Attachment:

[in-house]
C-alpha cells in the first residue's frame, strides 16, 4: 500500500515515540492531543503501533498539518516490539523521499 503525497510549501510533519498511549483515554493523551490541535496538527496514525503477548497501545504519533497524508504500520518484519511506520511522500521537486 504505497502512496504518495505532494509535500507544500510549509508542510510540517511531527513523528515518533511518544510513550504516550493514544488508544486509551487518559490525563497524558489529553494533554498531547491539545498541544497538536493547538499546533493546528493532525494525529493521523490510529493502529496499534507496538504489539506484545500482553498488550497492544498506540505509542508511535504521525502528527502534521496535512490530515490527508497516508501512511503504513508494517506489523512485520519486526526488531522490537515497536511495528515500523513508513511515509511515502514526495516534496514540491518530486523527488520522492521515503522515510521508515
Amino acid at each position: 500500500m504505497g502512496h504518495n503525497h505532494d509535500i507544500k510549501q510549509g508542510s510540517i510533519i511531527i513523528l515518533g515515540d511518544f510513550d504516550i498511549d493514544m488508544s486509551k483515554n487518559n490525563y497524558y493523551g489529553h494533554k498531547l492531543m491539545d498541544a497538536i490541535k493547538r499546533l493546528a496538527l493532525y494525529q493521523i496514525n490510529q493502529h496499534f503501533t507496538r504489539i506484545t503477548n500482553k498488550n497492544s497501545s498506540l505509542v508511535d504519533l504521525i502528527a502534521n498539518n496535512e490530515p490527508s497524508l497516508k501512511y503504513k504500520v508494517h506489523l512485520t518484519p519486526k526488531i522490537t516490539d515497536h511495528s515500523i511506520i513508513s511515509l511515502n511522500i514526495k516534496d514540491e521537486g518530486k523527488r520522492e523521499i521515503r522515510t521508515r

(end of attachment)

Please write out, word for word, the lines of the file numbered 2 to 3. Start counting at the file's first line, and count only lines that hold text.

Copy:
C-alpha cells in the first residue's frame, strides 16, 4: 500500500515515540492531543503501533498539518516490539523521499 503525497510549501510533519498511549483515554493523551490541535496538527496514525503477548497501545504519533497524508504500520518484519511506520511522500521537486 504505497502512496504518495505532494509535500507544500510549509508542510510540517511531527513523528515518533511518544510513550504516550493514544488508544486509551487518559490525563497524558489529553494533554498531547491539545498541544497538536493547538499546533493546528493532525494525529493521523490510529493502529496499534507496538504489539506484545500482553498488550497492544498506540505509542508511535504521525502528527502534521496535512490530515490527508497516508501512511503504513508494517506489523512485520519486526526488531522490537515497536511495528515500523513508513511515509511515502514526495516534496514540491518530486523527488520522492521515503522515510521508515
Amino acid at each position: 500500500m504505497g502512496h504518495n503525497h505532494d509535500i507544500k510549501q510549509g508542510s510540517i510533519i511531527i513523528l515518533g515515540d511518544f510513550d504516550i498511549d493514544m488508544s486509551k483515554n487518559n490525563y497524558y493523551g489529553h494533554k498531547l492531543m491539545d498541544a497538536i490541535k493547538r499546533l493546528a496538527l493532525y494525529q493521523i496514525n490510529q493502529h496499534f503501533t507496538r504489539i506484545t503477548n500482553k498488550n497492544s497501545s498506540l505509542v508511535d504519533l504521525i502528527a502534521n498539518n496535512e490530515p490527508s497524508l497516508k501512511y503504513k504500520v508494517h506489523l512485520t518484519p519486526k526488531i522490537t516490539d515497536h511495528s515500523i511506520i513508513s511515509l511515502n511522500i514526495k516534496d514540491e521537486g518530486k523527488r520522492e523521499i521515503r522515510t521508515r